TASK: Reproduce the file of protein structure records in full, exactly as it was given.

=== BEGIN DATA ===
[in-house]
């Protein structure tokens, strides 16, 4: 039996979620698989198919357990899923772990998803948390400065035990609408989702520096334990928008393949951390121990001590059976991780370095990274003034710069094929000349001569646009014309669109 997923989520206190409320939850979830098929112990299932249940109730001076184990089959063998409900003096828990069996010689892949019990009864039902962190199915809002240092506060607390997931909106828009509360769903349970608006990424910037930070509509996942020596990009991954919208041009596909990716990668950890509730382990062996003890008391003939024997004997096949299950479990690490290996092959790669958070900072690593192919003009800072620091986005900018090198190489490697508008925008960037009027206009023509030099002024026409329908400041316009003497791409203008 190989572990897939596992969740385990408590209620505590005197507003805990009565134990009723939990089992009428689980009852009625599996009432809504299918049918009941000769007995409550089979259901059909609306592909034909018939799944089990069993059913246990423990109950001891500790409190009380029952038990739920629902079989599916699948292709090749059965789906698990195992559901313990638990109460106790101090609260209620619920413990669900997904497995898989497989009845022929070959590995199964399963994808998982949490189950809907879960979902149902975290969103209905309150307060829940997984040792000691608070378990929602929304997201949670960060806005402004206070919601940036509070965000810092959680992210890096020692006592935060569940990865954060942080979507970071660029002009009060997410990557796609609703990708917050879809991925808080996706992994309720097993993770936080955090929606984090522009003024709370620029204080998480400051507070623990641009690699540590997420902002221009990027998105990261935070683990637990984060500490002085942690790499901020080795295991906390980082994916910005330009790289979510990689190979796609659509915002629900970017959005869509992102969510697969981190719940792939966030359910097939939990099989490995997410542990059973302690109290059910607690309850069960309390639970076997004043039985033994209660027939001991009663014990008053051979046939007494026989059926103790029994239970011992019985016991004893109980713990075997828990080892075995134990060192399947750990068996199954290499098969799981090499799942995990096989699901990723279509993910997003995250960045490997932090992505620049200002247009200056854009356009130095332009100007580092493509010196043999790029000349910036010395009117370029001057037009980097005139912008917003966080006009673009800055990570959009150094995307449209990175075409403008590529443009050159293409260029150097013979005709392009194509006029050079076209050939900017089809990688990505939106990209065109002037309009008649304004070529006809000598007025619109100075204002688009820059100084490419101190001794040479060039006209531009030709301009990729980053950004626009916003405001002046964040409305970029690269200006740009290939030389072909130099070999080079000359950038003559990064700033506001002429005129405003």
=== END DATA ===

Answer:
[in-house]
């Protein structure tokens, strides 16, 4: 039996979620698989198919357990899923772990998803948390400065035990609408989702520096334990928008393949951390121990001590059976991780370095990274003034710069094929000349001569646009014309669109 997923989520206190409320939850979830098929112990299932249940109730001076184990089959063998409900003096828990069996010689892949019990009864039902962190199915809002240092506060607390997931909106828009509360769903349970608006990424910037930070509509996942020596990009991954919208041009596909990716990668950890509730382990062996003890008391003939024997004997096949299950479990690490290996092959790669958070900072690593192919003009800072620091986005900018090198190489490697508008925008960037009027206009023509030099002024026409329908400041316009003497791409203008 190989572990897939596992969740385990408590209620505590005197507003805990009565134990009723939990089992009428689980009852009625599996009432809504299918049918009941000769007995409550089979259901059909609306592909034909018939799944089990069993059913246990423990109950001891500790409190009380029952038990739920629902079989599916699948292709090749059965789906698990195992559901313990638990109460106790101090609260209620619920413990669900997904497995898989497989009845022929070959590995199964399963994808998982949490189950809907879960979902149902975290969103209905309150307060829940997984040792000691608070378990929602929304997201949670960060806005402004206070919601940036509070965000810092959680992210890096020692006592935060569940990865954060942080979507970071660029002009009060997410990557796609609703990708917050879809991925808080996706992994309720097993993770936080955090929606984090522009003024709370620029204080998480400051507070623990641009690699540590997420902002221009990027998105990261935070683990637990984060500490002085942690790499901020080795295991906390980082994916910005330009790289979510990689190979796609659509915002629900970017959005869509992102969510697969981190719940792939966030359910097939939990099989490995997410542990059973302690109290059910607690309850069960309390639970076997004043039985033994209660027939001991009663014990008053051979046939007494026989059926103790029994239970011992019985016991004893109980713990075997828990080892075995134990060192399947750990068996199954290499098969799981090499799942995990096989699901990723279509993910997003995250960045490997932090992505620049200002247009200056854009356009130095332009100007580092493509010196043999790029000349910036010395009117370029001057037009980097005139912008917003966080006009673009800055990570959009150094995307449209990175075409403008590529443009050159293409260029150097013979005709392009194509006029050079076209050939900017089809990688990505939106990209065109002037309009008649304004070529006809000598007025619109100075204002688009820059100084490419101190001794040479060039006209531009030709301009990729980053950004626009916003405001002046964040409305970029690269200006740009290939030389072909130099070999080079000359950038003559990064700033506001002429005129405003």